in the clinical environment, the development of
chains of clinical reasoning is seen as one of the key
aims (e.g. de Cossart & Fish 2005).
The demonstration of highly developed and integrated nets of understanding may be seen as characteristic of the expert (Bradley et al. 2006), for whom
the demonstration of expertise is achieved by the
accommodation of competing chains of understanding and the selection of appropriate chains to
suit particular contexts. So for example, the clinician
can move from patient to patient, each time presented
with a problem to solve by making a series of judgements. Each of these judgements is verified either
internally (through comparison with the clinician’s
underlying network of understanding), or externally, by consulting a colleague’s understanding.
Internal verification processes (often taking place so
99
quickly as to appear intuitive) require the clinician
to appreciate the links between the chain and the
network.
A horizontal reading of the model suggests a
progression in the development of knowledge
structures from chains to nets. Such a directional
development has been observed (Kinchin et al. 2000)
although the mechanisms of change are complex
and have been introduced elsewhere (Hay 2007). The
implication that the development of net structures
among students may be the goal of higher education
is one that may be contested, particularly where
chains of practice seemingly have more immediate
utility than networks of understanding.
Knowledge structure
Rather than attributing expertise to a certain level of
sophistication and integration within a knowledge
structure (e.g. Bradley et al. 2006), expertise may be
characterized by an individual’s ability to navigate
between underlying networks of understanding and
chains of practice that are appropriate to the context,
analogous to the ‘professional artistry’ described by
Manley et al. (2005). Application of Kinchin and
Hay’s model provides a transparent mechanism for
this artistry that goes beyond opaque assumptions
involving intuition or tacit knowledge as explanatory
factors. It is the link between these two components
of expertise (practice and understanding) that
indicates the location of the tacit dimension. The
expert will oscillate between chains of practice and
networks of understanding so quickly that it will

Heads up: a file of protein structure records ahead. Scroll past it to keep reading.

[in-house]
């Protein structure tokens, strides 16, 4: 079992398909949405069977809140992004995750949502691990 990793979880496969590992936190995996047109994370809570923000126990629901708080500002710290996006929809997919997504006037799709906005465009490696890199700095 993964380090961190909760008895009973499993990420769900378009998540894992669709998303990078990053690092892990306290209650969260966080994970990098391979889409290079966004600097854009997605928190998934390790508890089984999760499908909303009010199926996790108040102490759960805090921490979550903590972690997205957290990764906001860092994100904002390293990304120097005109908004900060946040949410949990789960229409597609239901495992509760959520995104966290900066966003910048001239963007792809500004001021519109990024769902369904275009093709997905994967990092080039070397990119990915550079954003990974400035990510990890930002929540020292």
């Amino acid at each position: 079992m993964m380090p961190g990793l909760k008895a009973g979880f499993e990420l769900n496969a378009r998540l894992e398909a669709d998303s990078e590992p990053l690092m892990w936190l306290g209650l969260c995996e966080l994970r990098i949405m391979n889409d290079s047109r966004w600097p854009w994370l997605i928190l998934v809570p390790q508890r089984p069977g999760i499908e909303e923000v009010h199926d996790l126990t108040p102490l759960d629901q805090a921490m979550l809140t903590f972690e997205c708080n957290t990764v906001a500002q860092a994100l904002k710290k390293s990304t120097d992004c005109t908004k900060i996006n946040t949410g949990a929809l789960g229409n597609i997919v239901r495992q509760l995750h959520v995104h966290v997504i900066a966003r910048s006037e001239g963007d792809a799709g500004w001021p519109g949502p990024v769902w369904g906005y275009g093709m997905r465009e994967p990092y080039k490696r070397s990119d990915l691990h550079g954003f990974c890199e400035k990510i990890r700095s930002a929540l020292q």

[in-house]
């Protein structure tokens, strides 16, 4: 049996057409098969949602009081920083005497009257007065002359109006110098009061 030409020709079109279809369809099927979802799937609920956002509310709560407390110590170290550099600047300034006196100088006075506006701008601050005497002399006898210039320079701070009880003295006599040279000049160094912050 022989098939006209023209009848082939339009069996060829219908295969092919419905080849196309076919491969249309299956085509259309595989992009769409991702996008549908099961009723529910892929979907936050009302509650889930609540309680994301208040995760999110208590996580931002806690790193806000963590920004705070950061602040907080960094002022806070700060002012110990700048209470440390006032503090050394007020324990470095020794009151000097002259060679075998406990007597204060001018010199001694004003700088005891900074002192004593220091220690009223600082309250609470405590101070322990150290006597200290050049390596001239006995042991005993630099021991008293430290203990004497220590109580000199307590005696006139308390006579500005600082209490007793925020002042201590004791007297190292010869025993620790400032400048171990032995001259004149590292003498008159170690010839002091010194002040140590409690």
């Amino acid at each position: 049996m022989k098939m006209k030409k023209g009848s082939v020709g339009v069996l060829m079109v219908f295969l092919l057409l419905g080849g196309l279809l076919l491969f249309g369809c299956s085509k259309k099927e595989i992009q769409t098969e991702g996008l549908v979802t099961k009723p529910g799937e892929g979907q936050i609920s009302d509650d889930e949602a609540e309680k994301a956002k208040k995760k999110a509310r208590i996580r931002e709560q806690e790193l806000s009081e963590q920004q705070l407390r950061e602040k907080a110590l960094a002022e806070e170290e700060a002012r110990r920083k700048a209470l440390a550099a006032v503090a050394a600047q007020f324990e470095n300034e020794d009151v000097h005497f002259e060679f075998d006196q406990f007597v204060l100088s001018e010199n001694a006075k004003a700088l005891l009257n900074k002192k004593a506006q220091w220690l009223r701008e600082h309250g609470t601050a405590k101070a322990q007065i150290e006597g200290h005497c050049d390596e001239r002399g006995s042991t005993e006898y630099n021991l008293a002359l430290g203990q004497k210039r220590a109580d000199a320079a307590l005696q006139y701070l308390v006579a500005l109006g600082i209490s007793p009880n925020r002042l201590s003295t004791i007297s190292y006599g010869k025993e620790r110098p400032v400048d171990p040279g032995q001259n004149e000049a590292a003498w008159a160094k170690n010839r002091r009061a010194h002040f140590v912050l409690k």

appear intuitive to the casual observer.
Modelling such transformations for the student
so they can develop their own expertise presents an
additional dimension to clinical practice. The difficulty
this presents is predicted by Novak & Symington
(1982) who made the key point when they stated:
The problem of moving from linear [text] structure to a
hierarchical [psychological] structure and back again is in
some ways the fundamental educational problem.
Although Novak and Symington were not
considering clinical education in particular when
they made this comment, the transformation they
describe appears most pronounced between the
© 2008 The Authors
Journal compilation © 2008 Blackwell Publishing Ltd.
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I.M. Kinchin et al.
clinical and non-clinical aspects of education for
healthcare professionals. That experienced clinical
practitioners cannot always articulate rational
explanations for their clinical practice (e.g. Benner
1984, p. 32) resonates with Polanyi’s view of tacit
knowledge as a description of ‘knowing more than
we can tell’ (Polanyi 1967, p. 4). Critics of Polanyi
have considered the label ‘tacit knowledge’ as a way
of avoiding addressing a whole class of mental
events (e.g. Fodor 1968), and so rendering the development of expertise as a mystical event that defies
adequate description that would help those who are
trying to promote it. But the ‘black box’ of tacit
knowledge and intuition does little to support the
student or the teacher in the development of clinical
expertise. If colleagues are unable to verbalize their
actions, it may simply be that they lack the appropriate tools to uncover what it is that they are doing,
and/or the vocabulary to articulate it. Hoffman &